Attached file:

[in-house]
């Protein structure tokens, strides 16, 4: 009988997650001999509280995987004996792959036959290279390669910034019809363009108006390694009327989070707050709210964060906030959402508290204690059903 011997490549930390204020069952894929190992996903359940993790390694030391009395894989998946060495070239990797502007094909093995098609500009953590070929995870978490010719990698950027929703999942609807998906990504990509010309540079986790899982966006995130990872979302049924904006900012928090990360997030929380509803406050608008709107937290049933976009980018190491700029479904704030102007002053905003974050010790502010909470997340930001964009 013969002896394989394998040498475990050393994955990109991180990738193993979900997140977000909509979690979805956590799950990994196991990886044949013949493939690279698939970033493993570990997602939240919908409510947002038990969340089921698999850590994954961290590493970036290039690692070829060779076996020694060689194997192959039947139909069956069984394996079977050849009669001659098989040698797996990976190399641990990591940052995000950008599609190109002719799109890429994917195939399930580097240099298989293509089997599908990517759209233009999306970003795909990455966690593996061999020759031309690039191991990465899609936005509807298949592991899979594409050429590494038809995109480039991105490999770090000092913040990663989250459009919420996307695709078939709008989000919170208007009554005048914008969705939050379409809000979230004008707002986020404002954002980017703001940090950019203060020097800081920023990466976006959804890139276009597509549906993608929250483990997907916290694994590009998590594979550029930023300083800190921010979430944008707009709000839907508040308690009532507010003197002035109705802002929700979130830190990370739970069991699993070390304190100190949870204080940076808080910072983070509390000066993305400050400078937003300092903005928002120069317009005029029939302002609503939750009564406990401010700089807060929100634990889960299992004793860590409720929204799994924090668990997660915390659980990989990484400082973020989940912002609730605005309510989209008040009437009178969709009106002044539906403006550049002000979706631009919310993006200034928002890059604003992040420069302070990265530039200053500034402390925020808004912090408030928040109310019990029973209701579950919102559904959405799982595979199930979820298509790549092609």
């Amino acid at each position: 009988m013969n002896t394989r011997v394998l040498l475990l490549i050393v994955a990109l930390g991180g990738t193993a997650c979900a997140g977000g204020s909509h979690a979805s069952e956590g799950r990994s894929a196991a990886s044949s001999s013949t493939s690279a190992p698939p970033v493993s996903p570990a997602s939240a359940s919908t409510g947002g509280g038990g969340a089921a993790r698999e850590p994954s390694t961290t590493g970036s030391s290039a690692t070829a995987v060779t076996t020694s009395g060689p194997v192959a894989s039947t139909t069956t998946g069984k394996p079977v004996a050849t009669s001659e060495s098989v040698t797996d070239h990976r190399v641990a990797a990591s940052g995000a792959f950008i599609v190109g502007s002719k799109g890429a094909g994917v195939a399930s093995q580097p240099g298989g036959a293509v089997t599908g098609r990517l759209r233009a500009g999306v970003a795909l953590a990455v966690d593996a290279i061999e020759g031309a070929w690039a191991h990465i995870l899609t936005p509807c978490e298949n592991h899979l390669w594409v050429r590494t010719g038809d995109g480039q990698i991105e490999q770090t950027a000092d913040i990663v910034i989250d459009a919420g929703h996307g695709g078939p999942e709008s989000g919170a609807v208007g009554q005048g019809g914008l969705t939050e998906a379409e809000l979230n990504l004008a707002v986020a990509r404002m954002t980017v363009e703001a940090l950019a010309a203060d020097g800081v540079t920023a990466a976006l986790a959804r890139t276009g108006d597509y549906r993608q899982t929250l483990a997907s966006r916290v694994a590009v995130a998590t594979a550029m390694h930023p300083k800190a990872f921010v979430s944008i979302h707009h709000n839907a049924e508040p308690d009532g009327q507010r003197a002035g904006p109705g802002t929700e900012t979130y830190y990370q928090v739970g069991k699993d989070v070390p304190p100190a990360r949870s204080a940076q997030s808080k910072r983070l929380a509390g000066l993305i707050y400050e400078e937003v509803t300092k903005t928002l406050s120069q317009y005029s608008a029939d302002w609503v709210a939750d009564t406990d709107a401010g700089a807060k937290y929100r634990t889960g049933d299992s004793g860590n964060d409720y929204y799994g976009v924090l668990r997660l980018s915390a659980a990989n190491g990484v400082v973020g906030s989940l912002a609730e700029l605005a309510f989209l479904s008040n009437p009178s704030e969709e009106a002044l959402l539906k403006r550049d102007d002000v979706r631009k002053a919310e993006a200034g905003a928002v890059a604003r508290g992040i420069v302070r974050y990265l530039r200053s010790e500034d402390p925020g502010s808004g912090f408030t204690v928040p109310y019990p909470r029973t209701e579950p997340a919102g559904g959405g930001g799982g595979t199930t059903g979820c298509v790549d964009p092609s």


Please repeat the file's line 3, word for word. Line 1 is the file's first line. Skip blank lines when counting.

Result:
């Amino acid at each position: 009988m013969n002896t394989r011997v394998l040498l475990l490549i050393v994955a990109l930390g991180g990738t193993a997650c979900a997140g977000g204020s909509h979690a979805s069952e956590g799950r990994s894929a196991a990886s044949s001999s013949t493939s690279a190992p698939p970033v493993s996903p570990a997602s939240a359940s919908t409510g947002g509280g038990g969340a089921a993790r698999e850590p994954s390694t961290t590493g970036s030391s290039a690692t070829a995987v060779t076996t020694s009395g060689p194997v192959a894989s039947t139909t069956t998946g069984k394996p079977v004996a050849t009669s001659e060495s098989v040698t797996d070239h990976r190399v641990a990797a990591s940052g995000a792959f950008i599609v190109g502007s002719k799109g890429a094909g994917v195939a399930s093995q580097p240099g298989g036959a293509v089997t599908g098609r990517l759209r233009a500009g999306v970003a795909l953590a990455v966690d593996a290279i061999e020759g031309a070929w690039a191991h990465i995870l899609t936005p509807c978490e298949n592991h899979l390669w594409v050429r590494t010719g038809d995109g480039q990698i991105e490999q770090t950027a000092d913040i990663v910034i989250d459009a919420g929703h996307g695709g078939p999942e709008s989000g919170a609807v208007g009554q005048g019809g914008l969705t939050e998906a379409e809000l979230n990504l004008a707002v986020a990509r404002m954002t980017v363009e703001a940090l950019a010309a203060d020097g800081v540079t920023a990466a976006l986790a959804r890139t276009g108006d597509y549906r993608q899982t929250l483990a997907s966006r916290v694994a590009v995130a998590t594979a550029m390694h930023p300083k800190a990872f921010v979430s944008i979302h707009h709000n839907a049924e508040p308690d009532g009327q507010r003197a002035g904006p109705g802002t929700e900012t979130y830190y990370q928090v739970g069991k699993d989070v070390p304190p100190a990360r949870s204080a940076q997030s808080k910072r983070l929380a509390g000066l993305i707050y400050e400078e937003v509803t300092k903005t928002l406050s120069q317009y005029s608008a029939d302002w609503v709210a939750d009564t406990d709107a401010g700089a807060k937290y929100r634990t889960g049933d299992s004793g860590n964060d409720y929204y799994g976009v924090l668990r997660l980018s915390a659980a990989n190491g990484v400082v973020g906030s989940l912002a609730e700029l605005a309510f989209l479904s008040n009437p009178s704030e969709e009106a002044l959402l539906k403006r550049d102007d002000v979706r631009k002053a919310e993006a200034g905003a928002v890059a604003r508290g992040i420069v302070r974050y990265l530039r200053s010790e500034d402390p925020g502010s808004g912090f408030t204690v928040p109310y019990p909470r029973t209701e579950p997340a919102g559904g959405g930001g799982g595979t199930t059903g979820c298509v790549d964009p092609s």